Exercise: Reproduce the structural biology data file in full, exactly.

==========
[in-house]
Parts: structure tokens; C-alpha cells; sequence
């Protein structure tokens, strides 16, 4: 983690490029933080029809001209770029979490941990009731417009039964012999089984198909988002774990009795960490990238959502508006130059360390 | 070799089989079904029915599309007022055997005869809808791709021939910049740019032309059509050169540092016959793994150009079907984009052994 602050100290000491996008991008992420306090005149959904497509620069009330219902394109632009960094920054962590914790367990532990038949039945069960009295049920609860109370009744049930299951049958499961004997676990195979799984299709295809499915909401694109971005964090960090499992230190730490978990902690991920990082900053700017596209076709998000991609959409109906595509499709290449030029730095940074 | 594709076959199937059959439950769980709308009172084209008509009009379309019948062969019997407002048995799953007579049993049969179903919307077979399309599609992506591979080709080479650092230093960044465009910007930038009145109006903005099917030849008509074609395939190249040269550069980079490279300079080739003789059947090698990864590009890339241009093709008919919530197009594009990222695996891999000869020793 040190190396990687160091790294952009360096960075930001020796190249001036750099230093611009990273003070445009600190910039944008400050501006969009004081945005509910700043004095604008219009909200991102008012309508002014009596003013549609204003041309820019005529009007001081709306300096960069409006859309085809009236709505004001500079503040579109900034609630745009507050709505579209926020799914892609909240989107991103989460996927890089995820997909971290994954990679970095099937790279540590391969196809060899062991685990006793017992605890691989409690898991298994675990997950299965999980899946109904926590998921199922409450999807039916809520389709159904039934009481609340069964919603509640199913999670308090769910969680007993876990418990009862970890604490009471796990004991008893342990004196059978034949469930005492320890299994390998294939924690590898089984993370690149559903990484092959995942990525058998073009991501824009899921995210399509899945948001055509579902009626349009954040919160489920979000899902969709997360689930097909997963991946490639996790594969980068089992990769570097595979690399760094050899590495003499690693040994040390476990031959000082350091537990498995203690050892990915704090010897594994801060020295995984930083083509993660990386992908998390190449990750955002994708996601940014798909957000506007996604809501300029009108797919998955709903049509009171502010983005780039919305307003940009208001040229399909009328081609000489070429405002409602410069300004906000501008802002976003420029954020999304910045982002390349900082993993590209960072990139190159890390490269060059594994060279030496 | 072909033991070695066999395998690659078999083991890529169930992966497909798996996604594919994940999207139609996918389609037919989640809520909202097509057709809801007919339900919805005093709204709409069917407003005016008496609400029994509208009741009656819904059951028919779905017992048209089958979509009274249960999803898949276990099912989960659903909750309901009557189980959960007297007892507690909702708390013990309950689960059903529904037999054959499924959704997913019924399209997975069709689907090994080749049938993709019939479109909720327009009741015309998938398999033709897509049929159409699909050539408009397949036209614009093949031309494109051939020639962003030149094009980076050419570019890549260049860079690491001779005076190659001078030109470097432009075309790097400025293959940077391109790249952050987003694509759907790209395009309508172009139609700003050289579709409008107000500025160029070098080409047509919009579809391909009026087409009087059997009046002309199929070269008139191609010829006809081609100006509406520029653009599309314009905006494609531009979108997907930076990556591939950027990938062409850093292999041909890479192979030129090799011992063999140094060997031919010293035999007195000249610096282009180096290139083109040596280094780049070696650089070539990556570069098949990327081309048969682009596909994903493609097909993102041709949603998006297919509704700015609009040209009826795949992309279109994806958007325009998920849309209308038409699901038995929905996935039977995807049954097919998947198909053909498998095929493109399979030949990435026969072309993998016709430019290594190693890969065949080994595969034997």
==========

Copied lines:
[in-house]
Parts: structure tokens; C-alpha cells; sequence
């Protein structure tokens, strides 16, 4: 983690490029933080029809001209770029979490941990009731417009039964012999089984198909988002774990009795960490990238959502508006130059360390 | 070799089989079904029915599309007022055997005869809808791709021939910049740019032309059509050169540092016959793994150009079907984009052994 602050100290000491996008991008992420306090005149959904497509620069009330219902394109632009960094920054962590914790367990532990038949039945069960009295049920609860109370009744049930299951049958499961004997676990195979799984299709295809499915909401694109971005964090960090499992230190730490978990902690991920990082900053700017596209076709998000991609959409109906595509499709290449030029730095940074 | 594709076959199937059959439950769980709308009172084209008509009009379309019948062969019997407002048995799953007579049993049969179903919307077979399309599609992506591979080709080479650092230093960044465009910007930038009145109006903005099917030849008509074609395939190249040269550069980079490279300079080739003789059947090698990864590009890339241009093709008919919530197009594009990222695996891999000869020793 040190190396990687160091790294952009360096960075930001020796190249001036750099230093611009990273003070445009600190910039944008400050501006969009004081945005509910700043004095604008219009909200991102008012309508002014009596003013549609204003041309820019005529009007001081709306300096960069409006859309085809009236709505004001500079503040579109900034609630745009507050709505579209926020799914892609909240989107991103989460996927890089995820997909971290994954990679970095099937790279540590391969196809060899062991685990006793017992605890691989409690898991298994675990997950299965999980899946109904926590998921199922409450999807039916809520389709159904039934009481609340069964919603509640199913999670308090769910969680007993876990418990009862970890604490009471796990004991008893342990004196059978034949469930005492320890299994390998294939924690590898089984993370690149559903990484092959995942990525058998073009991501824009899921995210399509899945948001055509579902009626349009954040919160489920979000899902969709997360689930097909997963991946490639996790594969980068089992990769570097595979690399760094050899590495003499690693040994040390476990031959000082350091537990498995203690050892990915704090010897594994801060020295995984930083083509993660990386992908998390190449990750955002994708996601940014798909957000506007996604809501300029009108797919998955709903049509009171502010983005780039919305307003940009208001040229399909009328081609000489070429405002409602410069300004906000501008802002976003420029954020999304910045982002390349900082993993590209960072990139190159890390490269060059594994060279030496 | 072909033991070695066999395998690659078999083991890529169930992966497909798996996604594919994940999207139609996918389609037919989640809520909202097509057709809801007919339900919805005093709204709409069917407003005016008496609400029994509208009741009656819904059951028919779905017992048209089958979509009274249960999803898949276990099912989960659903909750309901009557189980959960007297007892507690909702708390013990309950689960059903529904037999054959499924959704997913019924399209997975069709689907090994080749049938993709019939479109909720327009009741015309998938398999033709897509049929159409699909050539408009397949036209614009093949031309494109051939020639962003030149094009980076050419570019890549260049860079690491001779005076190659001078030109470097432009075309790097400025293959940077391109790249952050987003694509759907790209395009309508172009139609700003050289579709409008107000500025160029070098080409047509919009579809391909009026087409009087059997009046002309199929070269008139191609010829006809081609100006509406520029653009599309314009905006494609531009979108997907930076990556591939950027990938062409850093292999041909890479192979030129090799011992063999140094060997031919010293035999007195000249610096282009180096290139083109040596280094780049070696650089070539990556570069098949990327081309048969682009596909994903493609097909993102041709949603998006297919509704700015609009040209009826795949992309279109994806958007325009998920849309209308038409699901038995929905996935039977995807049954097919998947198909053909498998095929493109399979030949990435026969072309993998016709430019290594190693890969065949080994595969034997």